DC Drinks

Reviews, rantlets and ribald on all things alcoholic.

Tuesday, August 29, 2006

Rum and Coke: Drink of the Shiftless, Idle and Indolent

It was mid-day at a resort just south of Castries in St. Lucia and a round, pink-faced British kid was tugging at my leg for a rematch. I'd just mercilessly beat him in a game of giant-sized chess (the pieces themselves were bigger than the youth) and the teary-eyed tyke sought revenge. I obliged. What's better than beating a suckling youth once in a game of skill? Doing it twice.

By luck he'd escaped capture in the first three moves, but shortly thereafter I decimated his scattered defenses like they were the Iraqi Republican Guard. I lept and howled as I captured his queen and stared down his king. His sister ran off, presumably to get his parents. But defeat is defeat and I told him to ante up. He'd have to give me the shells he collected along the beach earlier that day.

When his parents arrived I told them I was only joking. They dragged him off after some intercontinental banter and a few uncomfortable laughs, and decided no police involvement was necessary.

What could have proceeded this misadventure? Two words:

Rum and Coke.

Or rather twelve words:

Rum and Coke,
Rum and Coke,
Rum and Coke,
Rum and Coke,
Rum and Coke
Rum and Coke.

For breakfast, I'd decided to take advantage of the resort's free bar and started drinking Rum and Cokes at 10 A.M. A few hours later, I challenged a fat kid to a game of chess.

You see, Rum and Cokes are the drink of leisure. Born of struggle (during the Spanish American War not Fidel's) Cuba Libres, another name for rum, Coke and lime, were destined to be the drink of the next generation, the one that didn't have to fight. The lazy one.

Rum and cokes are easy to drink, easy to make and easy to get the ingredients almost anywhere in the world. The recipe is in the name (unless you call it a Cuba Libre); Coca-Cola's cheaper and less complicated than lime juice (see Lonnie's post); and almost any proportion works. Try it. Coke is a magical mixer, it seems to almost always balance out as opposed to tonic, which requires skilled mixing.

With that kind of ease, Rum and Cokes are downed quicker and with less thought than cocktails that require patience and precision. Damn the "nothing-better-to-do" persona of the sweet devil! Idle hands are Rum and Coke's playground.

Sunday, August 27, 2006

New York's Oldest Bartender is a God Damn Teetotaler

I have mixed feelings about 90-year-old Hoy Wong, the oldest barman in the best drinking town in the United States of America. While he has served drinkers from John Lennon to Joe Di Maggio to Marilyn Monroe, he himself quit drinking 30 years ago.

To be sure, our inspiring 90 year-old Hong Kongian immigrant is still working and loving his craft of mixology, but having not tasted a single drink he's shaken or stirred since Isaac and I were three years old (!), he loses serious credibility.

What if Colin Field or Dale DeGroff hadn't actually tasted their own concoctions since 1976?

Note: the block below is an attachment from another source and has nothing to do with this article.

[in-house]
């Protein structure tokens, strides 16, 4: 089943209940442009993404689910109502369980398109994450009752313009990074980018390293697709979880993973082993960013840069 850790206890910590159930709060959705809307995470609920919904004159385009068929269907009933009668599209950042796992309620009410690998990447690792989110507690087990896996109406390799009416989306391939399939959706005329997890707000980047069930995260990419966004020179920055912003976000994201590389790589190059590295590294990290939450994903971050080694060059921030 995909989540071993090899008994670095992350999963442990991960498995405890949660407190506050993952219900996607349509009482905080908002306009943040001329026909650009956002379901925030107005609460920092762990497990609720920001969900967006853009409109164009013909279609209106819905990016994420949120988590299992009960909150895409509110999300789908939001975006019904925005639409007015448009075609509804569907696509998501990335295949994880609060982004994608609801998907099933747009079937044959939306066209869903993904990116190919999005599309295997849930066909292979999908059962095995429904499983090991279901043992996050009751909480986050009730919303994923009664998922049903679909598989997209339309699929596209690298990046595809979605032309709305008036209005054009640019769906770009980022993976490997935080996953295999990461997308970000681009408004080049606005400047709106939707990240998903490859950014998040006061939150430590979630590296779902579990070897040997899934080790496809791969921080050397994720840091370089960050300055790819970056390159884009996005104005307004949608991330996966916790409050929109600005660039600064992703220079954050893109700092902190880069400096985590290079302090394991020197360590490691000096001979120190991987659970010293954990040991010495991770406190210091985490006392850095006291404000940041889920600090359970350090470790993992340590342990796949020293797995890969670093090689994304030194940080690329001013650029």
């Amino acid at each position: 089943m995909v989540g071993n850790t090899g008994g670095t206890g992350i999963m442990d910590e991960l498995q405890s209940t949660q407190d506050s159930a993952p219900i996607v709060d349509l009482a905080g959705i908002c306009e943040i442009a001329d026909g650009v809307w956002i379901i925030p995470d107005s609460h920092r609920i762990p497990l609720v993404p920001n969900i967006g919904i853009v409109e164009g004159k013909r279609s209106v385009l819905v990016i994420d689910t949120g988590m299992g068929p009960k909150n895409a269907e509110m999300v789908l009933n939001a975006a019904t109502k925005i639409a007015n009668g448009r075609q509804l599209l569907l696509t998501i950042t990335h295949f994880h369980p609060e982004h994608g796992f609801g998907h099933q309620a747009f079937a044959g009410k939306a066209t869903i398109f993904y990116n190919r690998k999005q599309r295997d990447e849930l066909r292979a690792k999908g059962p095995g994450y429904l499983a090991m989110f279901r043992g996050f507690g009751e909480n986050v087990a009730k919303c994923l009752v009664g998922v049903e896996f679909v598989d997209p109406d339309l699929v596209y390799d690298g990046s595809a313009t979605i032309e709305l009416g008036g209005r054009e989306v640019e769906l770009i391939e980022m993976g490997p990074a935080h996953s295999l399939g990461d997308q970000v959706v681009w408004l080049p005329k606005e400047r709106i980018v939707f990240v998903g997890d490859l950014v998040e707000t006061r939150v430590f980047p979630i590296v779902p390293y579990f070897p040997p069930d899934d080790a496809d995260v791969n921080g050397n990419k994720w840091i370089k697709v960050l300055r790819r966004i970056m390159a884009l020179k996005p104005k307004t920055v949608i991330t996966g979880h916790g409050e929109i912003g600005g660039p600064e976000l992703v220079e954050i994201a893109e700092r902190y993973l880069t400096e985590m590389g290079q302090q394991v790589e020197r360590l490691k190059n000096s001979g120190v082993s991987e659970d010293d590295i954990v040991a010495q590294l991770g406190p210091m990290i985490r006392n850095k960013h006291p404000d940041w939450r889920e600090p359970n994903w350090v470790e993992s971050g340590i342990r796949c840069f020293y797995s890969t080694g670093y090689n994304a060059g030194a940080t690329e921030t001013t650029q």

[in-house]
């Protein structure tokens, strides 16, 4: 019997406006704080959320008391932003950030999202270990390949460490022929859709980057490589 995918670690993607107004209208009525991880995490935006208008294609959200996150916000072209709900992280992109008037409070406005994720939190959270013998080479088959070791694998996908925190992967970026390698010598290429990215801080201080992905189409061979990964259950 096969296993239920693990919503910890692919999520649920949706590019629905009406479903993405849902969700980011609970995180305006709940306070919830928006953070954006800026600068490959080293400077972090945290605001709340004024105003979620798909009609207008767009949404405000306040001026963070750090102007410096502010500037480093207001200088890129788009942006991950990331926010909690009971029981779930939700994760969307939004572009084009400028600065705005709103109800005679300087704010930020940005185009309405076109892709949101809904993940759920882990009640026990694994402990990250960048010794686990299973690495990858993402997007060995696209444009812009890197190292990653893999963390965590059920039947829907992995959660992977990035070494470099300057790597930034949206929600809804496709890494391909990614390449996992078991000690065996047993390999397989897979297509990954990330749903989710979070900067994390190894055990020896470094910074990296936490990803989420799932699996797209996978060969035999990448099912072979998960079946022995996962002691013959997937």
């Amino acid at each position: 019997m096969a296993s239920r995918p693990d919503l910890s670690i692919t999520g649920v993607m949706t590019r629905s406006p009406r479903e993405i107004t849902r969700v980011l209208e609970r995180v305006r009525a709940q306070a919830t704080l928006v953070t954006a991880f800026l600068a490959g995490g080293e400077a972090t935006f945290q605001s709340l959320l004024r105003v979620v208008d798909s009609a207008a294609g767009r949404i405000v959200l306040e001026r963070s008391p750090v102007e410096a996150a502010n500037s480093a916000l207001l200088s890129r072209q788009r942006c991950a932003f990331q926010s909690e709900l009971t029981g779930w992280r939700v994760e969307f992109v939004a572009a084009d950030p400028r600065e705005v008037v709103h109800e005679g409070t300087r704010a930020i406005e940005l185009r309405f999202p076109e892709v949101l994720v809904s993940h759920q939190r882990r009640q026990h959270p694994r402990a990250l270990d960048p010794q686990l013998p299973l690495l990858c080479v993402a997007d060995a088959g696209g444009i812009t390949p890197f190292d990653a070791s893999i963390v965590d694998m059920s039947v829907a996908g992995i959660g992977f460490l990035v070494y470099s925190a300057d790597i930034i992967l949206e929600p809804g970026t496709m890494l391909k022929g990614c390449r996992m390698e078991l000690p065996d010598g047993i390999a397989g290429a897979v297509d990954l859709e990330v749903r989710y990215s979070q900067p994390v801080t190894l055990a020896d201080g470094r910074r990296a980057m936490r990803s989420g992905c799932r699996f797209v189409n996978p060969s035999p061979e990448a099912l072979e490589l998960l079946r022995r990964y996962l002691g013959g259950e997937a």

Better yet, what if Anthony Bourdain's face twisted with repugnance at the sight of Chinese pan-seared sheep's stomach or if Emeril Lagase was truly nauseated every time he shelled a craw-dad?

Mr. Wong's 90th birthday raises important questions for the mixology community. Can we accept teetotalers into our fold? Or are they posers, through and through?

Perhaps this just further proves that New York isn't the scroungy-old drinking town that exists in modern mixologists' minds; it's just another stop on the highway where the oldest drink-slinger can be a teetotaling Christian (cringe) or anything else he wants ...

Monday, August 21, 2006

Seeing Red: Craft Grenadines

If you were reading along in a bar recipe book and as a third and fourth ingredient it read, "Three drops Red Dye #40, 1/2 oz. of Corn Syrup" you'd close the book and wing it from the balcony like a foam boommerang faster than I can say polypropylene.

Making good drinks requires chemistry, but not chemistry alone. Craft products and natural ingredients are reemerging at the forefront of an "ingredients matter" philosophy of bartending.

Chief among the mixers to take a death blow is none other than the chemical syrup itself, grenadine. The reason why is simple: Corn syrup and dye just don't belong in well crafted libations, even if it's the cornerstone of the number one selling children's "cocktail."

Let's start with the shocker for those of you who have yet to explore the outerdepths of the speed rail, past the peach brandy and green creme de menthe: grenadine is made from pomegranates. Or I should say, is supposed to be made from pomegranates. (The mass produced stuff rarely is.) In fact, "granada" is the Spanish word for pomegranate.

Fortunately, alternatives to the mass produced Bols and Dekuypers Grenadine exist and they actually contain pomegranates or pomegranate extract. Even better, I've drank them with such enduring cocktails as the Jack Rose and they're delicious.

For instance, there's Fee Brothers' American Beauty Grenadine. Fee Brothers also make several flavors of bitters, so it's no surprise to find them selling craft bar mixers. Presumably named after the cocktail of the same name, American Beauty is a little medicinal with a rich character.

Then there's my personal favorite, Stirrings Authentic Grenadine. It's the real deal. With a deep red color and satisfying sweetness, Stirrings Grenadine is so delicious you could have a Grenadine over ice with soda water.

So don't toss the recipe book yet. There's still hope for Grenadine.